Probably not since the wave of “people power” movements swept Asian and east European countries in the late 1980s and early 1990s has the world experienced such a simultaneous outpouring of popular anger on the streets. Before that, only the global unrest of the late 1960s bears comparison in terms of the number of countries swept up and the number of people mobilised.

Toward a Theory of Journalistic Objectivity

By George Friedman

Last Sunday, I received an email from a close friend telling me and others that after 60 years he was canceling his subscription to The New York Times because he was tired of its bias against U.S. President Donald Trump and, even more, its failure to cover the world except through the prism of Trump. A few weeks ago, another friend of mine said that he was no longer able to write about the world without making clear the harm that Trump was doing and the disgraceful sort of man he was.

The interesting point is that one believed that The New York Times was falsifying reality with its hostility to Trump, while the other said that describing Trump in any way other than vile was falsifying reality. Few of us hold opinions we know to be false, and therefore few of us see ourselves as falsifying reality. We think of ourselves as clarifying reality and as being the victims of others. That makes each of us a spokesperson for truth and those who disagree with us as in error. The political question is how should we treat those we think are in error? One way is to think of them as reasonable people, to be respected even in disagreement. The other is to regard them as either too stupid to realize they are in error or deliberately corrupt. If you follow the latter approach, they are unreasonable people and unworthy of respect.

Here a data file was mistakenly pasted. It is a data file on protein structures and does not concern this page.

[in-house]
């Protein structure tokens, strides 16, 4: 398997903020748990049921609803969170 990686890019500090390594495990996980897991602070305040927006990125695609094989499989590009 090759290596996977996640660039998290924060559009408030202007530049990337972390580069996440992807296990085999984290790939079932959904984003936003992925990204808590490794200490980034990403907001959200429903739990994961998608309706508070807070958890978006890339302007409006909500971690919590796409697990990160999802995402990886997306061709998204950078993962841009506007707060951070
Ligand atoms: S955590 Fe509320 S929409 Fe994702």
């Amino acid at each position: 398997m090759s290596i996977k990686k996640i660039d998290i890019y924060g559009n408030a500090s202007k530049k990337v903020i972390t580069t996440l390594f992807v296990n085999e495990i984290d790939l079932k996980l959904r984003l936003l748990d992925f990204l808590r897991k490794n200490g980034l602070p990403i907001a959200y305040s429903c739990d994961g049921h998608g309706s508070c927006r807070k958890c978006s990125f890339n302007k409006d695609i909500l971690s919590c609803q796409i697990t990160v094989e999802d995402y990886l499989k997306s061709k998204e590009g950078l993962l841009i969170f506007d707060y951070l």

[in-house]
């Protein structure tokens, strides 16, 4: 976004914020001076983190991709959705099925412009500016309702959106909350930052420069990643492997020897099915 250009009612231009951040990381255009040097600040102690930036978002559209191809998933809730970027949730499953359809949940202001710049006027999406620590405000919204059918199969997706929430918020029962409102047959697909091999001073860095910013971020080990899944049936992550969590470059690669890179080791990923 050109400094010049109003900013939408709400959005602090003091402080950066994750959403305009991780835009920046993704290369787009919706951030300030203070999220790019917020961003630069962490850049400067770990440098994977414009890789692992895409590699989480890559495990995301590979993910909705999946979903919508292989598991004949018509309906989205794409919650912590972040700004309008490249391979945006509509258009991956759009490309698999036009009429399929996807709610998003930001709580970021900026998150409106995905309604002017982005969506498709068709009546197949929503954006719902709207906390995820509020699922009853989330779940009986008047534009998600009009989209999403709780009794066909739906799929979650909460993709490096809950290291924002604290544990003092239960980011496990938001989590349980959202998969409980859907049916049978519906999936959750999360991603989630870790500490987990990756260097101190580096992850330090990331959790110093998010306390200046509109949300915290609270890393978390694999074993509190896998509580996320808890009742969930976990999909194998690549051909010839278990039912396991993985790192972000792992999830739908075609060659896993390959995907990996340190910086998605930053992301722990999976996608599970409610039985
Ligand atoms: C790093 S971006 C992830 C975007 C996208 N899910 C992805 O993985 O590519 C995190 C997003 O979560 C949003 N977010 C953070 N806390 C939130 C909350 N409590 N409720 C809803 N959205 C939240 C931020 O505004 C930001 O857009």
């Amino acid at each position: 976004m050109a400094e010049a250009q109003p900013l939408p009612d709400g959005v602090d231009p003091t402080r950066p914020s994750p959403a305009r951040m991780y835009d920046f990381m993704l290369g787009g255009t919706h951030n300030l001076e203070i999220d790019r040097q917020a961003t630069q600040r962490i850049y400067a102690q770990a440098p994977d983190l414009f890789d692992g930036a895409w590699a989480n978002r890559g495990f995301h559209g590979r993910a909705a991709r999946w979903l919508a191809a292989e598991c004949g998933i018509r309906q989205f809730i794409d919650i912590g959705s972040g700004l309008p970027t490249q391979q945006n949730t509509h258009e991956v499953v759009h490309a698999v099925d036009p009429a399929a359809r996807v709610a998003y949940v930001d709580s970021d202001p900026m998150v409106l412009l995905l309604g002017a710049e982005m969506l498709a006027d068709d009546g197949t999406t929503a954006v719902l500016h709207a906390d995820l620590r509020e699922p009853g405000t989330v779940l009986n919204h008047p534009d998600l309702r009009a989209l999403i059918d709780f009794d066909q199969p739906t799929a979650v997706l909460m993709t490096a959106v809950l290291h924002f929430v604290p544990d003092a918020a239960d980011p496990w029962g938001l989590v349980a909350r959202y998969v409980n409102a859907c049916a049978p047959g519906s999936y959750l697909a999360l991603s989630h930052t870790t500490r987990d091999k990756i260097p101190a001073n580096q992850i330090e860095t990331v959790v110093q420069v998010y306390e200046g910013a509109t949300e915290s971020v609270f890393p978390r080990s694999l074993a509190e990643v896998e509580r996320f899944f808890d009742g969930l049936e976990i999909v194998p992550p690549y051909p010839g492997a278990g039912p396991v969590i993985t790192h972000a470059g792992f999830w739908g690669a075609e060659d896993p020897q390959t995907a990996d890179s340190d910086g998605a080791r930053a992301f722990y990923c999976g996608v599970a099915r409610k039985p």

Could Congress Reverse Trump's Decision To Pull Troops Out Of Syria?

by Sarah Burns
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The political and humanitarian outcry condemning President Donald Trump’s decision to pull U.S. troops out of Syria came soon after he made the announcement.

Trump’s actions paved the way for Turkish troops to attack U.S.-allied Kurdish forces that had been fighting the Islamic State group. In reaction, on Oct. 15, the U.S. House of Representatives passed a nonbinding resolution opposing his move, with strong bipartisan support.

U.S. forces are still in Syria, but their role has changed substantially in recent weeks. 

This resolution, like many attempts to articulate a collective view on foreign policy, lets members of Congress seem like they’re holding the president accountable without actually doing so.

It’s Not All Trump’s Fault: Syria Shows the Danger of War on the Cheap

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As ISIS spread its caliphate to large swaths of the Middle East in 2014, the Obama administration and its European allies faced a challenge: how to meet this new threat in a political environment that disfavored large military deployments à la Iraq and Afghanistan. The governments decided to confront the terror group “by, with, and through” local and regional forces who would do most of the frontline fighting. Their experience suggests that the challenges of this form of engagement should be considered more carefully before they do so again. 

In September 2014, the U.S.-led anti-IS coalition launched an operational relationship in Syria with the Kurdish armed group, the People’s Protection Unit, or YPG. One commentator wrote, “The midwife was tactical necessity. Larger issues of national security objectives, overall strategy for Syria, and an important bilateral relationship with a NATO partner were made subordinate to the singular focus on attacking ISIS.”

The Yes-Men Have Taken Over the Trump Administration

Thomas Wright